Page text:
Speaking to a small circle of reporters last week inside the Walter Payton Center at Halas Hall, Bears coach Marc Trestman struggled to be heard by anybody not close enough to read the label on his glasses.

Trestman's voice didn't carry strongly enough to get a yard on fourth-and-1. But it left an impression.

Chicago will judge Trestman by wins and losses, but until we learn more about the unorthodox but intelligent first-time NFL head coach, style more than substance shapes perception. The reality? That includes curious Bears players, most of whom wanted Lovie Smith to return and don't really know Trestman beyond a news conference or phone call.

Unsigned linebacker Brian Urlacher fits awkwardly into that category.

As 50 Bears staff members headed Wednesday to the NFL scouting combine in Indianapolis, where they will begin considering draft picks and free-agents through Feb. 26, Trestman needs Urlacher as much as Urlacher needs the Bears.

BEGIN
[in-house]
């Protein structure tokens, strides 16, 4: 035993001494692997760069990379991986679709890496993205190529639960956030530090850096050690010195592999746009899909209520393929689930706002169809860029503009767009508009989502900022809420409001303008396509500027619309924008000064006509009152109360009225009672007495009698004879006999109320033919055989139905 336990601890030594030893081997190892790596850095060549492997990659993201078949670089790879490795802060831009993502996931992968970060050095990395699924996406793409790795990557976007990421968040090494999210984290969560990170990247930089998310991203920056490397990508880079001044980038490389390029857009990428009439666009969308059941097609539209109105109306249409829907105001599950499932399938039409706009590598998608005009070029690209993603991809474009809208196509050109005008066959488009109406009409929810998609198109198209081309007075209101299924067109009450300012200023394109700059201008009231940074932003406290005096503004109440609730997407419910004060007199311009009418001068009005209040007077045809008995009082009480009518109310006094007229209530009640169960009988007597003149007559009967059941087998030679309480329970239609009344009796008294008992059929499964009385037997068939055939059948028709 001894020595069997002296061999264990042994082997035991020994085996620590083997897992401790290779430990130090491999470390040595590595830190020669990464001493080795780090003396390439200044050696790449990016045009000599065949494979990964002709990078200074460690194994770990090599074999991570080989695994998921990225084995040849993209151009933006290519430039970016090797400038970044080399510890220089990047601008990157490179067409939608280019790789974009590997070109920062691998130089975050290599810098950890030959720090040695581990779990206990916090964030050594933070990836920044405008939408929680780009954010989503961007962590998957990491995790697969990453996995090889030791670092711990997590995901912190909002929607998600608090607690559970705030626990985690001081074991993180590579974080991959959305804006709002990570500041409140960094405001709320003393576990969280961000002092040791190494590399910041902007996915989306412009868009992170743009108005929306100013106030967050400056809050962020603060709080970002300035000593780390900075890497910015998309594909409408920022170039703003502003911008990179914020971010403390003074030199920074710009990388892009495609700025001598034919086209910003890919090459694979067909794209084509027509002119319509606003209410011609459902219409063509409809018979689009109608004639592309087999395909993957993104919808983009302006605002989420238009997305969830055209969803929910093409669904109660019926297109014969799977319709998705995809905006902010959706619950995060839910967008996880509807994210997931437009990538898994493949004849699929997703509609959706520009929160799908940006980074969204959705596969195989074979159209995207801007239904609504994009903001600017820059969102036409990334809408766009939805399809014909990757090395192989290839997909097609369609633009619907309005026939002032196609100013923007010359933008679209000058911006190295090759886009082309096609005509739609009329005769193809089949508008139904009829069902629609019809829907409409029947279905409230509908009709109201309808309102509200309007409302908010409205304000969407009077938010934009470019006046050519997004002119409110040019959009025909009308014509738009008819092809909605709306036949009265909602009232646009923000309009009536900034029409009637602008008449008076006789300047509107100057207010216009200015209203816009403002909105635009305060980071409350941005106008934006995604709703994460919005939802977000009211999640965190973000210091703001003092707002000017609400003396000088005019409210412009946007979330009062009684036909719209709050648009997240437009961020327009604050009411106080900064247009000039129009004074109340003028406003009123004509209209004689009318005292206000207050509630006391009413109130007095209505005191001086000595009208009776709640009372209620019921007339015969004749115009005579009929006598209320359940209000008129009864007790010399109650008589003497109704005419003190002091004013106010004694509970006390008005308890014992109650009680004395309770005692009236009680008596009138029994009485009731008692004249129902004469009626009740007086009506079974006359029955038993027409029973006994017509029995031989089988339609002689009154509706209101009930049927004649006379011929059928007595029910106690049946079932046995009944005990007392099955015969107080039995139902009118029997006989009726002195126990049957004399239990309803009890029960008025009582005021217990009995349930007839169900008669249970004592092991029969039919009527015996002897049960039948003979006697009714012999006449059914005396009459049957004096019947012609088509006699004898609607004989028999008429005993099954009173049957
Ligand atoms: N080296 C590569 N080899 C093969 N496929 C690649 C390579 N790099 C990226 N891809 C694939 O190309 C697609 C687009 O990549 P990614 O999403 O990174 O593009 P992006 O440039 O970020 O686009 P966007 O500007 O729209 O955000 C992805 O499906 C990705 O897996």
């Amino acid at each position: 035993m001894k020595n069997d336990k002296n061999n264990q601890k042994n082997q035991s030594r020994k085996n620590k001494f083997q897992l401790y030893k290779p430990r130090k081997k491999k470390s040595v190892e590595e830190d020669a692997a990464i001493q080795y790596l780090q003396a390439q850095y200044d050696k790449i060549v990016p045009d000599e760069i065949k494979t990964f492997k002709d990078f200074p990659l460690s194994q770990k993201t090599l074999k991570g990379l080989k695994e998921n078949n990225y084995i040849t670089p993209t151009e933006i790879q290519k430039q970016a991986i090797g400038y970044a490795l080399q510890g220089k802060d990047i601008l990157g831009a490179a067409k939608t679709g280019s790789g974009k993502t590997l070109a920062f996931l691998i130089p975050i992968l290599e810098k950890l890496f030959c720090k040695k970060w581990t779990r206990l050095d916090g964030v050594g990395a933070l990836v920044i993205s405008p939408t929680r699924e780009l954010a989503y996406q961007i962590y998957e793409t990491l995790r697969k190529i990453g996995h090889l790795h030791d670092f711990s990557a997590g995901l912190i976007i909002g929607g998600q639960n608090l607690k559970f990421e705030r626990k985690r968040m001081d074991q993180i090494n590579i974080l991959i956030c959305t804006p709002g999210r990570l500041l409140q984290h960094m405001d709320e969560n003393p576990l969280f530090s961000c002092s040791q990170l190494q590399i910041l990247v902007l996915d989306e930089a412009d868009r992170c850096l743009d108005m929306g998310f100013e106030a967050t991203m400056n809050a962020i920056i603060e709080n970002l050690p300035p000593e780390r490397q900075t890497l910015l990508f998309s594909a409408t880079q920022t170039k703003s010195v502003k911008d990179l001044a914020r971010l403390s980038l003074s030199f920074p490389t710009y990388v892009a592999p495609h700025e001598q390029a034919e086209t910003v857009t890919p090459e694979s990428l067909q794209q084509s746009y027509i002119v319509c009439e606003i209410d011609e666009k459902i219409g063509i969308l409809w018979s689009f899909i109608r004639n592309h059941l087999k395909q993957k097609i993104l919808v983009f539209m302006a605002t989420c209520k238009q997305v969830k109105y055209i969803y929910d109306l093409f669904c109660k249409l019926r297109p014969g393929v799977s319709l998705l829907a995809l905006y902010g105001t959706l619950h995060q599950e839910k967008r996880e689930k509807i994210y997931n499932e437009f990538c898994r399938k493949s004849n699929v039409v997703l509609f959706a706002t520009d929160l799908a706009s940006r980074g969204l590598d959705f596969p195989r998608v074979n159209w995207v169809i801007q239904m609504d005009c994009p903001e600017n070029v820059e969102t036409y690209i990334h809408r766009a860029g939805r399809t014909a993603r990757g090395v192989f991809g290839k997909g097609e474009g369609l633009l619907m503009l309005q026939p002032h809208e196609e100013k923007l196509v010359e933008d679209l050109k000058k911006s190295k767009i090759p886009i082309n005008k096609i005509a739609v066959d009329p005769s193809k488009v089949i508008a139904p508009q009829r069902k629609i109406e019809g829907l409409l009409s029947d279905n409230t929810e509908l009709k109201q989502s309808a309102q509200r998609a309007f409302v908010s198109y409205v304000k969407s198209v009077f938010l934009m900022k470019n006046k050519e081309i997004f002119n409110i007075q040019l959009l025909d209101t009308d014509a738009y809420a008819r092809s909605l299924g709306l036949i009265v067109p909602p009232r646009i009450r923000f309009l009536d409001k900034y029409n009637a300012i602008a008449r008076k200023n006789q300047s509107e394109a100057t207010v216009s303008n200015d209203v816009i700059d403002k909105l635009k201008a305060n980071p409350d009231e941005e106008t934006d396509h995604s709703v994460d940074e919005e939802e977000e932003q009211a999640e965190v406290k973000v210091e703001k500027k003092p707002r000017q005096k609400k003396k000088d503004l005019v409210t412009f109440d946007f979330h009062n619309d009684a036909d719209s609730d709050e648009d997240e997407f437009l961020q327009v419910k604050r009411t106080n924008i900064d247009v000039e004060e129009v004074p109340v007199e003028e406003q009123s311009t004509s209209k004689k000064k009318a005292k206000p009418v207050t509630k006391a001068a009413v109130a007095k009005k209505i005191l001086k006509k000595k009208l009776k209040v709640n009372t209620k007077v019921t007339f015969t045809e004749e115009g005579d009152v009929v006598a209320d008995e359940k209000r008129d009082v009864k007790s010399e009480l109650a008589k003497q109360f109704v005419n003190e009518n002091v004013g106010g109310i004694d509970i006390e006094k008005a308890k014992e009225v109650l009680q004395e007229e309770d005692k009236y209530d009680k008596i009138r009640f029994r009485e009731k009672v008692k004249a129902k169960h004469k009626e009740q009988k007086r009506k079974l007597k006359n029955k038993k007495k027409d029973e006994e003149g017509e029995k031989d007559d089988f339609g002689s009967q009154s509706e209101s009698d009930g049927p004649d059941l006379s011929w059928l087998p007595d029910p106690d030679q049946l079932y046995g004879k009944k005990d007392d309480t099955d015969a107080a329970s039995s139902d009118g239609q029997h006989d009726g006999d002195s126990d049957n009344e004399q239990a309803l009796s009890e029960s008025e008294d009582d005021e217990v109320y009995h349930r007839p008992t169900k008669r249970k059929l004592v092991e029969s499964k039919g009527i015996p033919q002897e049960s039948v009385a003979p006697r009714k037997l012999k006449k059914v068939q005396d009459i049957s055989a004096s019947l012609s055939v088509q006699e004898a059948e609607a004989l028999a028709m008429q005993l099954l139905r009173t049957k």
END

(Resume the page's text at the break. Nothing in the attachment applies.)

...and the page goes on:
For a new coach who initially could have trouble connecting with his most important audience — his team — cultivating Urlacher provides a natural bridge to credibility in the locker room. Nobody in there ever strains to hear what No. 54 has to say. Few teammates ever doubted him.

Urlacher's endorsement would go a long way toward making Trestman's transition from unknown to unquestioned. If Urlacher believes in Trestman early, teammates will follow. But if Urlacher isn't in a Bears uniform for the first time after 13 seasons, it inevitably will put more pressure on Trestman to prove immediately the team is better off without a popular future Hall of Famer. The biggest loss of any first season for a coach can be the confidence of his players.

Neither Trestman nor general manager Phil Emery has given a strong indication he wants Urlacher to return. Both have been respectful but noncommittal. This should be a decision devoid of sentiment but not sensibility.